Home Assistant: Text to Speech and URLs

This is one of those “In case I run into this again” type of posts, with the hope that it might help someone else too.

I’ve been trying to get Home Assistant’s text to speech integration working, but when I try to play anything via the developer tools or even a smart speaker’s entity card, all I get is a beep but no speech. I haven’t much use for it until recently, but I know it was working at one time, so something must have changed.

What I finally figured out is that my Home Assistant instance was misconfigured. Under Configuration > General, there are two URL settings. One is “External URL”, which is the URL to use for accessing your Home Assistant instance from outside your house. The other is “Internal URL” which is the URL to use from devices which are on your home network.

A few months ago, I set up Let’s Encrypt with DuckDNS so I could securely access use the Home Assistant companion app from outside the house. This had the side effect of making it so the assistant could only be contacted via https. It’s still on port 8123 though, so there’s really no place to redirect from.

What does all of this have to do with Home Assistant? The TLS certificate associated with my setup only works for the name I setup with DuckDNS, so I’ve been using that name and hadn’t noticed that Home Assistant’s “Internal URL” was set to the RaspberryPi’s IP address instead of the DuckDNS name. So when my smart speaker attempted to retrieve the audio file from that URL, the HTTP connection it was using failed.

I updated the internal URL to match the DuckDNS name, and voila! I can now play speech through my smart speakers.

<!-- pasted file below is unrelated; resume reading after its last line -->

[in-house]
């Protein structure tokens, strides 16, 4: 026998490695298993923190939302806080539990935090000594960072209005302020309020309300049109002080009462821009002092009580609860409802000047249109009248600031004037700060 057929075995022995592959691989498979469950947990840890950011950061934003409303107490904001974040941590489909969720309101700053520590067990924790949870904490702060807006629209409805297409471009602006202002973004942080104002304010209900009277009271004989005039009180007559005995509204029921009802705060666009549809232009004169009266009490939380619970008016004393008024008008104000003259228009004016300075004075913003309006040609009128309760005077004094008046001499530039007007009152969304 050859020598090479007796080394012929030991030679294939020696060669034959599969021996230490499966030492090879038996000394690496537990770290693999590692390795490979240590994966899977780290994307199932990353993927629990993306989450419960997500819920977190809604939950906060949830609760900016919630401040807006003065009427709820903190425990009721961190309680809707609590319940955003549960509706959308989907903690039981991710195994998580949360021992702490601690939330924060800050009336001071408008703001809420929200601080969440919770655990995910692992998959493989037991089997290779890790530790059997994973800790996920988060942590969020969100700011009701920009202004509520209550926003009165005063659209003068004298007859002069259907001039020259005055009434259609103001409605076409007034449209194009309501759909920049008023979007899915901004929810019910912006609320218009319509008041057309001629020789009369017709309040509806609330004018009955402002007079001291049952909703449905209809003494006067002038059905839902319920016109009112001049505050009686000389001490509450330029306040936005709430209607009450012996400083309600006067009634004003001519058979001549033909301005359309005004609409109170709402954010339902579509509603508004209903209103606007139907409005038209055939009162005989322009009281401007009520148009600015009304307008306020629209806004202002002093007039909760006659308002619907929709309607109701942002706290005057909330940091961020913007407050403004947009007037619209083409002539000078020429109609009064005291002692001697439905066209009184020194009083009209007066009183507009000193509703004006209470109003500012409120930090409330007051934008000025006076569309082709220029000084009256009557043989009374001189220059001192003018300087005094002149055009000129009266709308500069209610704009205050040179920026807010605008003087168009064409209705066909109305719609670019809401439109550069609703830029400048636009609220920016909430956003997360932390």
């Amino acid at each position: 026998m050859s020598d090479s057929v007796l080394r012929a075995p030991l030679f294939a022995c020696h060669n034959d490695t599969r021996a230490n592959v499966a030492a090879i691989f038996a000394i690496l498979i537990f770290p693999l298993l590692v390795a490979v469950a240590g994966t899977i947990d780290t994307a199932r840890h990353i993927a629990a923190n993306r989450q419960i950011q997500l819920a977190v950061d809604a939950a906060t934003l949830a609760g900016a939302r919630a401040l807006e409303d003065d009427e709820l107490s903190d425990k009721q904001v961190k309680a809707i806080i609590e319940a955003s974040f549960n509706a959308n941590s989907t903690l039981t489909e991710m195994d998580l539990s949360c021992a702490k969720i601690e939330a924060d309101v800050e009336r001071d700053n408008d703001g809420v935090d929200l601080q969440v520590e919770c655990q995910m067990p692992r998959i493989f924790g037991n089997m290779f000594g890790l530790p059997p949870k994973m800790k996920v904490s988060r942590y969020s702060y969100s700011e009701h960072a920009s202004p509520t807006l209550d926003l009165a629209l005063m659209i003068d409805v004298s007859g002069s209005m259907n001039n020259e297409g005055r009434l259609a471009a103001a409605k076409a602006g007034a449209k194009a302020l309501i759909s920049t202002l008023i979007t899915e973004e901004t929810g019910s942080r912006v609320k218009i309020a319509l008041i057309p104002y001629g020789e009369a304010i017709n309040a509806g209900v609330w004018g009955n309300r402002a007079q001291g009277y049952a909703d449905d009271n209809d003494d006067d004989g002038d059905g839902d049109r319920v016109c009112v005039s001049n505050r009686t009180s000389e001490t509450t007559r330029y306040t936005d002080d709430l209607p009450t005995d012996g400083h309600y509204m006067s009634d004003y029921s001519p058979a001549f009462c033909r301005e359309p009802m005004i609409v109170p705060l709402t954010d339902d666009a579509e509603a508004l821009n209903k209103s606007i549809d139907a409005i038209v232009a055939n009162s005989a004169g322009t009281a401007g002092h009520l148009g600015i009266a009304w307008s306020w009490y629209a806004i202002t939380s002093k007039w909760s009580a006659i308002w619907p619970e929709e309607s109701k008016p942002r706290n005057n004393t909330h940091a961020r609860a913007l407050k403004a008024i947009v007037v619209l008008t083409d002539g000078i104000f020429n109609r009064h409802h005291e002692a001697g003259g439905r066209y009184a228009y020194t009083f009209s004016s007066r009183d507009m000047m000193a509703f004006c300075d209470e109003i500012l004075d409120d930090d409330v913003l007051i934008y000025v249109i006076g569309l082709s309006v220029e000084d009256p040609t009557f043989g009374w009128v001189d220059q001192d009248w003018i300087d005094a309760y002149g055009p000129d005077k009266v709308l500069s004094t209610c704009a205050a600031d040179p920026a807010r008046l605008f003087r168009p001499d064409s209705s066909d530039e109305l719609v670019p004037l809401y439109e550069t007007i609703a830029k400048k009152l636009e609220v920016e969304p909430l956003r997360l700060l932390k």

Turning off Web Proxy Auto-Discovery Protocol (WPAD)

Along with blocking some trackers, running my own DNS with Pi-hole gives me the “super power” of being able to see what DNS queries my computers are doing. This morning, I happened to notice that my desktop PC had made a bunch of lookups for “wpad.lan”.

Pi-hole appends “.lan” to the name of any machine on the local network, but that’s not a name I recognized. So what’s going on here?

Googling for “wpad.lan” lead me to discover that it’s a protocol for automatically discovering and configuring proxy servers. Most operating systems have it off by default, but Windows defaults it to on. More concerning, having proxy auto-discovery turned on is a security concern. Not so much on a home or corporate network (indeed, it’s likely helpful for corporate networks, which is perhaps why it’s on by default), but if you have it on and connect to a public network (e.g. a coffee shop, library, etc.) an attacker may be able to see all the details of your http requests (not breaking https, but working around it).

The desktop PC isn’t super-portable, so I’m not too concerned about unfamiliar WiFi, but apparently this is even a risk if you’re using VPN, so I definitely want to lockdown the laptops.

A bit more digging led me to a How-To Geek article summarizing the problem and including detailed instructions on how to turn off the auto-discovery.

In a nutshell:

  1. Launch the settings app
  2. Go to “Network & Internet”
  3. In the left navigation, choose “Proxy”
  4. Turn off the slider for “Automatically detect settings.”